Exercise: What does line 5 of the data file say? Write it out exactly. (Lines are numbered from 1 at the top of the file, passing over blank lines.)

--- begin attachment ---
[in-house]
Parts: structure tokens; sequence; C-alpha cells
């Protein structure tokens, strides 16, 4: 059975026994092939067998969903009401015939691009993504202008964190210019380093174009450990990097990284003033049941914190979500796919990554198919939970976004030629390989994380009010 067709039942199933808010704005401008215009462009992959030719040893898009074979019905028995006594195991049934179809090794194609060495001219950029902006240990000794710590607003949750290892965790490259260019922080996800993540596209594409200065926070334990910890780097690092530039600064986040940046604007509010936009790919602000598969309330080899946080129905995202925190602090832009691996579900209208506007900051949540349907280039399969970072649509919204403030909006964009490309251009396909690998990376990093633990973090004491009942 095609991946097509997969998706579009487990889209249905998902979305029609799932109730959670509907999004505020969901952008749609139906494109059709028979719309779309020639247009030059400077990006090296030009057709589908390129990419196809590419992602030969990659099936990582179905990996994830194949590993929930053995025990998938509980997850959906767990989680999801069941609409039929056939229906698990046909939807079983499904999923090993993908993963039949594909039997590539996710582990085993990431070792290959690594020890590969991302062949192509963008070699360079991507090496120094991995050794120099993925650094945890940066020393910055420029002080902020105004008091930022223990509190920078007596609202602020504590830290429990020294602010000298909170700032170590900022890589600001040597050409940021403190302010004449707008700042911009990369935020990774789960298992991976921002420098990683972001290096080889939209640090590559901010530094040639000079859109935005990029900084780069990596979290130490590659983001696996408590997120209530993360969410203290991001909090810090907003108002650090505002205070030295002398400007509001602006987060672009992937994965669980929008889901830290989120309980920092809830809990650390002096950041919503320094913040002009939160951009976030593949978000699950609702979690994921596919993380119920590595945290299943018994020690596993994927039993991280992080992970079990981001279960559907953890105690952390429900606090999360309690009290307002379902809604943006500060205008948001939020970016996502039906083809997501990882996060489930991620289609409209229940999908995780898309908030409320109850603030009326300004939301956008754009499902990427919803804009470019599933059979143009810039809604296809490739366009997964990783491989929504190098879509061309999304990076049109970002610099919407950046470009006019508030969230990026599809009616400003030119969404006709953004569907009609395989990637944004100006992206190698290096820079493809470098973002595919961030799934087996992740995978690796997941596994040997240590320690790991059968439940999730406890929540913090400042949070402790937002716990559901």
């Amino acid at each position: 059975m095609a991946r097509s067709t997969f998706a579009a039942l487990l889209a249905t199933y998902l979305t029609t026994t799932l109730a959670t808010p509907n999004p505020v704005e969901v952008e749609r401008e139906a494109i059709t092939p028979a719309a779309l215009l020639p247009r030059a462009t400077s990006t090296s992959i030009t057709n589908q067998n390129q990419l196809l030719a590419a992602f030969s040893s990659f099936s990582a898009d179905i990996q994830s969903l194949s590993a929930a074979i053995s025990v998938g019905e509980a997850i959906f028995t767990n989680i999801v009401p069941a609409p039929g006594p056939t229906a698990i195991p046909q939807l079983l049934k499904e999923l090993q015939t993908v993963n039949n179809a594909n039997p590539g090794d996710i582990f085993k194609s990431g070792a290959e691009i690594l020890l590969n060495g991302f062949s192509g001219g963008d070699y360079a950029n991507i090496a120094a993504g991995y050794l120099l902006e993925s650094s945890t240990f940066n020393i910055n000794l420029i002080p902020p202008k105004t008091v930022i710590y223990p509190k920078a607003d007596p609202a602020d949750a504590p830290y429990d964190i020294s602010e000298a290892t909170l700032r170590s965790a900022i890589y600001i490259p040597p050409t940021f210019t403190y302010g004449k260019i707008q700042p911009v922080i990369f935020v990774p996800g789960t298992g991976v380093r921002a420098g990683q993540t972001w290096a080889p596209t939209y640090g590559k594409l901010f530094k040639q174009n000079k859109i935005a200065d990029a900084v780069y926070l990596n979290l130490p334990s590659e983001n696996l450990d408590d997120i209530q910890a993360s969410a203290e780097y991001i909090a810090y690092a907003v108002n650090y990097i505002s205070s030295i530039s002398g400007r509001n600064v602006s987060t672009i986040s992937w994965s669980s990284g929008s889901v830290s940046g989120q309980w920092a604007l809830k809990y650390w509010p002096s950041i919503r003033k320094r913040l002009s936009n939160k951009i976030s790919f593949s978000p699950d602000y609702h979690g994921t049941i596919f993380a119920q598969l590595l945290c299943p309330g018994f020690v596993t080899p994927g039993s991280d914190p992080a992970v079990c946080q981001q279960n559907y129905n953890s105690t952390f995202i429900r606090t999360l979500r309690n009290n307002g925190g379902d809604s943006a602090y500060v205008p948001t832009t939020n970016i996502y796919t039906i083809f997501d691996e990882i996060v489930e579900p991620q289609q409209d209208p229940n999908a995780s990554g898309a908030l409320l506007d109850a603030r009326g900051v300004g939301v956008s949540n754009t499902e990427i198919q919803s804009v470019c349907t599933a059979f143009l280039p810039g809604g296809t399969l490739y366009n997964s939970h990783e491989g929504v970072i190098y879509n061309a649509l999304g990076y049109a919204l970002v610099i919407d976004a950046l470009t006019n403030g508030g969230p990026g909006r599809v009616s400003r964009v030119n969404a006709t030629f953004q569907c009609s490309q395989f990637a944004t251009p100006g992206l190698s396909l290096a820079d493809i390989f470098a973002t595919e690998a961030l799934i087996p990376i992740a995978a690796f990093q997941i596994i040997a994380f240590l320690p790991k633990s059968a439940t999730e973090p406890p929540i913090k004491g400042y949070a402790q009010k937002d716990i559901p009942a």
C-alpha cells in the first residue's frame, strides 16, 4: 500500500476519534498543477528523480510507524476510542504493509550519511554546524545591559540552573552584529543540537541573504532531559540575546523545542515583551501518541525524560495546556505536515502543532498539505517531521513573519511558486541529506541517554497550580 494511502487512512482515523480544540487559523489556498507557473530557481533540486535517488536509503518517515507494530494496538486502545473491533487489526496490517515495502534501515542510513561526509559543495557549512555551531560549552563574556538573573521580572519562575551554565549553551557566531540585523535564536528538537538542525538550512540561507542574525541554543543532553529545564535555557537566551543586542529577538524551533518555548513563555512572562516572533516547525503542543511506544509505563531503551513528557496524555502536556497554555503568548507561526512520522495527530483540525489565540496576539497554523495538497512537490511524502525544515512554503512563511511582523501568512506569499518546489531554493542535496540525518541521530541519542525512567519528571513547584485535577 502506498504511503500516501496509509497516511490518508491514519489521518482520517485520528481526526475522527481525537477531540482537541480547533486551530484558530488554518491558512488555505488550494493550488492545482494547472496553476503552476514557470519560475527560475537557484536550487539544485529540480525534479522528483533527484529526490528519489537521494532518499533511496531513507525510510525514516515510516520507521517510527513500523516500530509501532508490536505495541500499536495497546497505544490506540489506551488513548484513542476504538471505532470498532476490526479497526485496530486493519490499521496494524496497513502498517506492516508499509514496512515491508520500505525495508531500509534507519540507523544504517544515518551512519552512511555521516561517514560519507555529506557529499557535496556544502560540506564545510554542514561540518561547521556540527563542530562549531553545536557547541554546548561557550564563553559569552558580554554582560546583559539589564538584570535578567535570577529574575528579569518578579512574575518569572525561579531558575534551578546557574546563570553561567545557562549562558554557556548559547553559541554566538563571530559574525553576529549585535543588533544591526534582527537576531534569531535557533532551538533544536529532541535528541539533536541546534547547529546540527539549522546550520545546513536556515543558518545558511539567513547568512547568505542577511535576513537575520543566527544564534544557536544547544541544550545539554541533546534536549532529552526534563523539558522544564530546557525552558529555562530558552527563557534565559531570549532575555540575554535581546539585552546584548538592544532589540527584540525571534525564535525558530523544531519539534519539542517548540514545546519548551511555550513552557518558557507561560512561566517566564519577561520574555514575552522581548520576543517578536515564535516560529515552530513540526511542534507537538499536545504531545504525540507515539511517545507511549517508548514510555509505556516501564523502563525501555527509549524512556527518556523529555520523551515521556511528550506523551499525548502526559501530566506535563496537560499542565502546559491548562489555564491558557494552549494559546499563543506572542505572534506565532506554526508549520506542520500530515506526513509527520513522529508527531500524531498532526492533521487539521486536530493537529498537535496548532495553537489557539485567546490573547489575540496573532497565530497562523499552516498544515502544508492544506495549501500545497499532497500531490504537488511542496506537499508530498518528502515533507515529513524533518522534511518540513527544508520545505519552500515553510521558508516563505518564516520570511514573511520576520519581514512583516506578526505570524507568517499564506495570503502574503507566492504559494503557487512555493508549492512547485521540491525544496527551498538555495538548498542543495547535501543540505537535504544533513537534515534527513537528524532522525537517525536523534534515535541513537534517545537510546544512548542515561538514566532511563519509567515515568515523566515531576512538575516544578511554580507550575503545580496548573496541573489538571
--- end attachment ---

C-alpha cells in the first residue's frame, strides 16, 4: 500500500476519534498543477528523480510507524476510542504493509550519511554546524545591559540552573552584529543540537541573504532531559540575546523545542515583551501518541525524560495546556505536515502543532498539505517531521513573519511558486541529506541517554497550580 494511502487512512482515523480544540487559523489556498507557473530557481533540486535517488536509503518517515507494530494496538486502545473491533487489526496490517515495502534501515542510513561526509559543495557549512555551531560549552563574556538573573521580572519562575551554565549553551557566531540585523535564536528538537538542525538550512540561507542574525541554543543532553529545564535555557537566551543586542529577538524551533518555548513563555512572562516572533516547525503542543511506544509505563531503551513528557496524555502536556497554555503568548507561526512520522495527530483540525489565540496576539497554523495538497512537490511524502525544515512554503512563511511582523501568512506569499518546489531554493542535496540525518541521530541519542525512567519528571513547584485535577 502506498504511503500516501496509509497516511490518508491514519489521518482520517485520528481526526475522527481525537477531540482537541480547533486551530484558530488554518491558512488555505488550494493550488492545482494547472496553476503552476514557470519560475527560475537557484536550487539544485529540480525534479522528483533527484529526490528519489537521494532518499533511496531513507525510510525514516515510516520507521517510527513500523516500530509501532508490536505495541500499536495497546497505544490506540489506551488513548484513542476504538471505532470498532476490526479497526485496530486493519490499521496494524496497513502498517506492516508499509514496512515491508520500505525495508531500509534507519540507523544504517544515518551512519552512511555521516561517514560519507555529506557529499557535496556544502560540506564545510554542514561540518561547521556540527563542530562549531553545536557547541554546548561557550564563553559569552558580554554582560546583559539589564538584570535578567535570577529574575528579569518578579512574575518569572525561579531558575534551578546557574546563570553561567545557562549562558554557556548559547553559541554566538563571530559574525553576529549585535543588533544591526534582527537576531534569531535557533532551538533544536529532541535528541539533536541546534547547529546540527539549522546550520545546513536556515543558518545558511539567513547568512547568505542577511535576513537575520543566527544564534544557536544547544541544550545539554541533546534536549532529552526534563523539558522544564530546557525552558529555562530558552527563557534565559531570549532575555540575554535581546539585552546584548538592544532589540527584540525571534525564535525558530523544531519539534519539542517548540514545546519548551511555550513552557518558557507561560512561566517566564519577561520574555514575552522581548520576543517578536515564535516560529515552530513540526511542534507537538499536545504531545504525540507515539511517545507511549517508548514510555509505556516501564523502563525501555527509549524512556527518556523529555520523551515521556511528550506523551499525548502526559501530566506535563496537560499542565502546559491548562489555564491558557494552549494559546499563543506572542505572534506565532506554526508549520506542520500530515506526513509527520513522529508527531500524531498532526492533521487539521486536530493537529498537535496548532495553537489557539485567546490573547489575540496573532497565530497562523499552516498544515502544508492544506495549501500545497499532497500531490504537488511542496506537499508530498518528502515533507515529513524533518522534511518540513527544508520545505519552500515553510521558508516563505518564516520570511514573511520576520519581514512583516506578526505570524507568517499564506495570503502574503507566492504559494503557487512555493508549492512547485521540491525544496527551498538555495538548498542543495547535501543540505537535504544533513537534515534527513537528524532522525537517525536523534534515535541513537534517545537510546544512548542515561538514566532511563519509567515515568515523566515531576512538575516544578511554580507550575503545580496548573496541573489538571